NICOLA Sturgeon will not be given permission for a second referendum until there is “clear political and public agreement” to hold one, the Prime Minister and her allies said yesterday.
In a message intended to resonate with the prevailing public mood against a pre-Brexit referendum, Mrs May said repeatedly in a TV interview: “Now is not the time.”
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Mrs May and colleagues said the request will be refused despite majority support at Holyrood, setting up the biggest constitutional crisis since the advent of devolution in 1999.
Making it clear the coming Brexit negotiations were her priority, not fighting another referendum, Mrs May told ITV: ''Right now we should be working together, not pulling apart.
''We should be working together to get that right deal for Scotland, that right deal for the UK.
“That's my job as Prime Minister and so for that reason I say to the SNP: now is not the time."
She added: "It wouldn't be fair to the people of Scotland because they'd be asked to make a crucial decision without the necessary information, without knowing what the future partnership will be or what the alternative for an independent Scotland would look like."
At a press conference in Edinburgh later, Scottish Secretary David Mundell and Scottish Conservative leader Ruth Davidson flatly rejected the timetable set out by Ms Sturgeon on Monday of a referendum between autumn 2018 and spring 2019, or shortly after.
Voters would know the implications of Brexit by then, the First Minister had said.
But Mr Mundell said such a referendum would not meet the agreed criteria for the 2014 referendum, set out in the Edinburgh Agreement, for the vote to be “legal, fair and decisive”.
He said: "The proposal brought forward is not fair, people will not be able to make an informed choice. Neither is there public or political support for such a referendum.
"Therefore we will not be entering into discussions or negotiations about a Section 30 agreement and any request at this time will be declined."
Ms Davidson said the SNP needed to “earn the right” to hold a second referendum.
Her spokesman later suggested this meant securing an unambiguous mandate in another Scottish election by winning a majority of seats.
Saying Ms Sturgeon’s timetable would be “unfair to Scottish voters”, Ms Davidson said: “On the most important political decision a country can make we would be voting blind.
“People should only be asked to make a judgement about whether to leave or remain within a 300-year old Union of nations when they have seen for themselves how that Union is functioning following Brexit.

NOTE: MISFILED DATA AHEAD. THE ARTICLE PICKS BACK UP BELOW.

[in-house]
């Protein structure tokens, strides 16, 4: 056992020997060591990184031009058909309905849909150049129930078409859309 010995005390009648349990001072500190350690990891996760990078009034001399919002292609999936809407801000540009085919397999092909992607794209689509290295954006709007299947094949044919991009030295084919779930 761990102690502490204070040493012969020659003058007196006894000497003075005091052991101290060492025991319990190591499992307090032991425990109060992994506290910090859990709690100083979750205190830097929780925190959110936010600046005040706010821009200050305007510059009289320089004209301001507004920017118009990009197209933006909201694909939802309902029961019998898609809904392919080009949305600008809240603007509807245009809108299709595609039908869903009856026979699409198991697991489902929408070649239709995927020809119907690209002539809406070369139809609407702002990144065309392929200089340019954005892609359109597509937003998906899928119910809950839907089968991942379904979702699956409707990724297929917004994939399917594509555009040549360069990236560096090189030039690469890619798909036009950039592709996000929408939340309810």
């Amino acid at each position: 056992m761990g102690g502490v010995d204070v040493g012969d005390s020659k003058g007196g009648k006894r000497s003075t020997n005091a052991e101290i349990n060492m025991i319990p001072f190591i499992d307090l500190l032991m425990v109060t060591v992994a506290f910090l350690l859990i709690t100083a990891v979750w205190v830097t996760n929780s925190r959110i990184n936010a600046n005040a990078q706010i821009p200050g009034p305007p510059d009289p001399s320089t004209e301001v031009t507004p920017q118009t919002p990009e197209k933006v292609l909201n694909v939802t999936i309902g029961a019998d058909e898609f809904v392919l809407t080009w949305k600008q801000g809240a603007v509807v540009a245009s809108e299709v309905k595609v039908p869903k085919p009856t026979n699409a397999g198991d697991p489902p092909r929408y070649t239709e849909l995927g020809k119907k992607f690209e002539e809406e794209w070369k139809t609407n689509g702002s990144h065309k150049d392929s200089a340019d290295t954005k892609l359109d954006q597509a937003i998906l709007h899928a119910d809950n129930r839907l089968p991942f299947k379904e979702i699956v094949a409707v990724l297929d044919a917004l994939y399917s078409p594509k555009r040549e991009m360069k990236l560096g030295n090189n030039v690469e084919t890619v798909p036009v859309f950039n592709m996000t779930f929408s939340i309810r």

“They should also know what the alternative entails, and we have seen no clarity from the SNP on even the basic questions of their proposition.
“But I believe there is another fundamental reason why now is not the right time to take Scotland back to the precipice.
"And that is because there is no clear political or public consent for this to take place.
“The country – and our Parliament – is divided not over just the question of independence, but over whether we should even hold a referendum or not.”
Although neither Mr Mundell or Ms Davidson ruled out a referendum in the final two years of the Scottish Parliament after Brexit, their tests appeared nigh impossible for the SNP to meet, as they included consensus on an issue is inevitably divisive.
Ms Davidson said: “At an absolute minimum... there should be agreement across political parties and from the public at large, that it is right and fair for such a referendum to proceed.”
She added: “If the SNP insists on pressing ahead, we will argue that a referendum cannot happen when the Scottish people have not been given the opportunity to see how our new relationship with the EU is working. And until there is clarity over the alternative.
"And we will maintain that it should not take place when there is no clear public or political consent for it to happen."
Ms Davidson’s spokesman later said voters should not only be given time to absorb the final Brexit deal, but also the new constitutional landscape across the UK after powers were repatriated from Brussels to Westminster and then redistributed throughout the UK.
Such a process could take several years and a new Scotland Act, given the experience of devolving more powers to Holyrood after the 2014 referendum.
Tory MSP Murdo Fraser said Mrs May was in tune with “the majority of people in Scotland”.
He told BBC Radio Scotland: "What she's trying to do is create a stable settlement in the UK and some stability at a time that the UK government is involved in what will inevitably be a very difficult negotiation for Brexit which is a major challenge for this country. An independence referendum while that's going on is going to add an extra layer of uncertainty and disruption."